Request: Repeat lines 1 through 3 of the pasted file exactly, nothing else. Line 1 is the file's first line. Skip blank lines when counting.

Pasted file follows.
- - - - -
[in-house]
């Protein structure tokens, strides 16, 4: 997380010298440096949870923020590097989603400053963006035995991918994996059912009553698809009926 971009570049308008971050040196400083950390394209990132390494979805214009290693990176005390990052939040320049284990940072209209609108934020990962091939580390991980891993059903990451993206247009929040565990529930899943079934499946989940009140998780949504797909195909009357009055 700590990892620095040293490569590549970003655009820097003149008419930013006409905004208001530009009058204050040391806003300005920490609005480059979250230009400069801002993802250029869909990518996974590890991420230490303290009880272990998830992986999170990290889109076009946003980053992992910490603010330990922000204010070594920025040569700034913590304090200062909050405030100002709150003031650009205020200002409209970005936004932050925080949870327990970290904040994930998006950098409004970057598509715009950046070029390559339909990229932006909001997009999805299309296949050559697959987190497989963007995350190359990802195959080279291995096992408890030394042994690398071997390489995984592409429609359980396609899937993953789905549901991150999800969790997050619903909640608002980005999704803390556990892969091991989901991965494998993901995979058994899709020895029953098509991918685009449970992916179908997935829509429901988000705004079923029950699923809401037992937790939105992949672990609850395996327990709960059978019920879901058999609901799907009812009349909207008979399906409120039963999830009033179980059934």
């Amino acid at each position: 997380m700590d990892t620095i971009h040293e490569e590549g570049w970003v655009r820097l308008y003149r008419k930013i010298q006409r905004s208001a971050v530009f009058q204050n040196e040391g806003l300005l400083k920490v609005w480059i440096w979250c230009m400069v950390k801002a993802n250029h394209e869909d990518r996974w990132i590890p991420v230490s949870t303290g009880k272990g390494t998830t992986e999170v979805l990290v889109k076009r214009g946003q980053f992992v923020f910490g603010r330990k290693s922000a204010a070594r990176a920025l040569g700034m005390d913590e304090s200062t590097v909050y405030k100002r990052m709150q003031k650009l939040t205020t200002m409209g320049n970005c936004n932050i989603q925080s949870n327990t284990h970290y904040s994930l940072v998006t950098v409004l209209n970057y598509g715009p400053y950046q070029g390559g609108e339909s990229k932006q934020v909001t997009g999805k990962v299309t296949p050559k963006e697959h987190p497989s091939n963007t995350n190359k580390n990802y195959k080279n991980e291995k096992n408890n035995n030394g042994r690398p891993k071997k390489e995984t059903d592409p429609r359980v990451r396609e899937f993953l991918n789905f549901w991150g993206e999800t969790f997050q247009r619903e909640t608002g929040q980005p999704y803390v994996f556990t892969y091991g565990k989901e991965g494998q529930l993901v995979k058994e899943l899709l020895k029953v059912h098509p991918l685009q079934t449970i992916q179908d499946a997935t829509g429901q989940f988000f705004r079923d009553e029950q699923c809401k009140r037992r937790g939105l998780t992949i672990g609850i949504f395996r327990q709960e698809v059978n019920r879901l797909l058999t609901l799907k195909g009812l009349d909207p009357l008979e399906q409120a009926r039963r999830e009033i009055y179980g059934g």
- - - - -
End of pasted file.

[in-house]
């Protein structure tokens, strides 16, 4: 997380010298440096949870923020590097989603400053963006035995991918994996059912009553698809009926 971009570049308008971050040196400083950390394209990132390494979805214009290693990176005390990052939040320049284990940072209209609108934020990962091939580390991980891993059903990451993206247009929040565990529930899943079934499946989940009140998780949504797909195909009357009055 700590990892620095040293490569590549970003655009820097003149008419930013006409905004208001530009009058204050040391806003300005920490609005480059979250230009400069801002993802250029869909990518996974590890991420230490303290009880272990998830992986999170990290889109076009946003980053992992910490603010330990922000204010070594920025040569700034913590304090200062909050405030100002709150003031650009205020200002409209970005936004932050925080949870327990970290904040994930998006950098409004970057598509715009950046070029390559339909990229932006909001997009999805299309296949050559697959987190497989963007995350190359990802195959080279291995096992408890030394042994690398071997390489995984592409429609359980396609899937993953789905549901991150999800969790997050619903909640608002980005999704803390556990892969091991989901991965494998993901995979058994899709020895029953098509991918685009449970992916179908997935829509429901988000705004079923029950699923809401037992937790939105992949672990609850395996327990709960059978019920879901058999609901799907009812009349909207008979399906409120039963999830009033179980059934």
């Amino acid at each position: 997380m700590d990892t620095i971009h040293e490569e590549g570049w970003v655009r820097l308008y003149r008419k930013i010298q006409r905004s208001a971050v530009f009058q204050n040196e040391g806003l300005l400083k920490v609005w480059i440096w979250c230009m400069v950390k801002a993802n250029h394209e869909d990518r996974w990132i590890p991420v230490s949870t303290g009880k272990g390494t998830t992986e999170v979805l990290v889109k076009r214009g946003q980053f992992v923020f910490g603010r330990k290693s922000a204010a070594r990176a920025l040569g700034m005390d913590e304090s200062t590097v909050y405030k100002r990052m709150q003031k650009l939040t205020t200002m409209g320049n970005c936004n932050i989603q925080s949870n327990t284990h970290y904040s994930l940072v998006t950098v409004l209209n970057y598509g715009p400053y950046q070029g390559g609108e339909s990229k932006q934020v909001t997009g999805k990962v299309t296949p050559k963006e697959h987190p497989s091939n963007t995350n190359k580390n990802y195959k080279n991980e291995k096992n408890n035995n030394g042994r690398p891993k071997k390489e995984t059903d592409p429609r359980v990451r396609e899937f993953l991918n789905f549901w991150g993206e999800t969790f997050q247009r619903e909640t608002g929040q980005p999704y803390v994996f556990t892969y091991g565990k989901e991965g494998q529930l993901v995979k058994e899943l899709l020895k029953v059912h098509p991918l685009q079934t449970i992916q179908d499946a997935t829509g429901q989940f988000f705004r079923d009553e029950q699923c809401k009140r037992r937790g939105l998780t992949i672990g609850i949504f395996r327990q709960e698809v059978n019920r879901l797909l058999t609901l799907k195909g009812l009349d909207p009357l008979e399906q409120a009926r039963r999830e009033i009055y179980g059934g």